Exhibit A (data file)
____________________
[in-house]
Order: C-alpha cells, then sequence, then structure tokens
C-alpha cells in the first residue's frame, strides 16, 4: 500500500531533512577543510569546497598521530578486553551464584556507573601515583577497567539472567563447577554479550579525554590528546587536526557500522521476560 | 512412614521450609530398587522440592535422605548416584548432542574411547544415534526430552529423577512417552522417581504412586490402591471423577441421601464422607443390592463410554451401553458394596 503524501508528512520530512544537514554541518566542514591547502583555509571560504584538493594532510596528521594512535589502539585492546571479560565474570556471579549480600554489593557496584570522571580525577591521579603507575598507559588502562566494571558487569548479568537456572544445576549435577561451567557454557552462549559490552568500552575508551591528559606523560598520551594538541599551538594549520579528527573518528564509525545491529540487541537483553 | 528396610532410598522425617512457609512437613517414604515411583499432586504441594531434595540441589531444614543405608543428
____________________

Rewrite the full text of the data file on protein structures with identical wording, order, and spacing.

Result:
[in-house]
Order: C-alpha cells, then sequence, then structure tokens
C-alpha cells in the first residue's frame, strides 16, 4: 500500500531533512577543510569546497598521530578486553551464584556507573601515583577497567539472567563447577554479550579525554590528546587536526557500522521476560 | 512412614521450609530398587522440592535422605548416584548432542574411547544415534526430552529423577512417552522417581504412586490402591471423577441421601464422607443390592463410554451401553458394596 503524501508528512520530512544537514554541518566542514591547502583555509571560504584538493594532510596528521594512535589502539585492546571479560565474570556471579549480600554489593557496584570522571580525577591521579603507575598507559588502562566494571558487569548479568537456572544445576549435577561451567557454557552462549559490552568500552575508551591528559606523560598520551594538541599551538594549520579528527573518528564509525545491529540487541537483553 | 528396610532410598522425617512457609512437613517414604515411583499432586504441594531434595540441589531444614543405608543428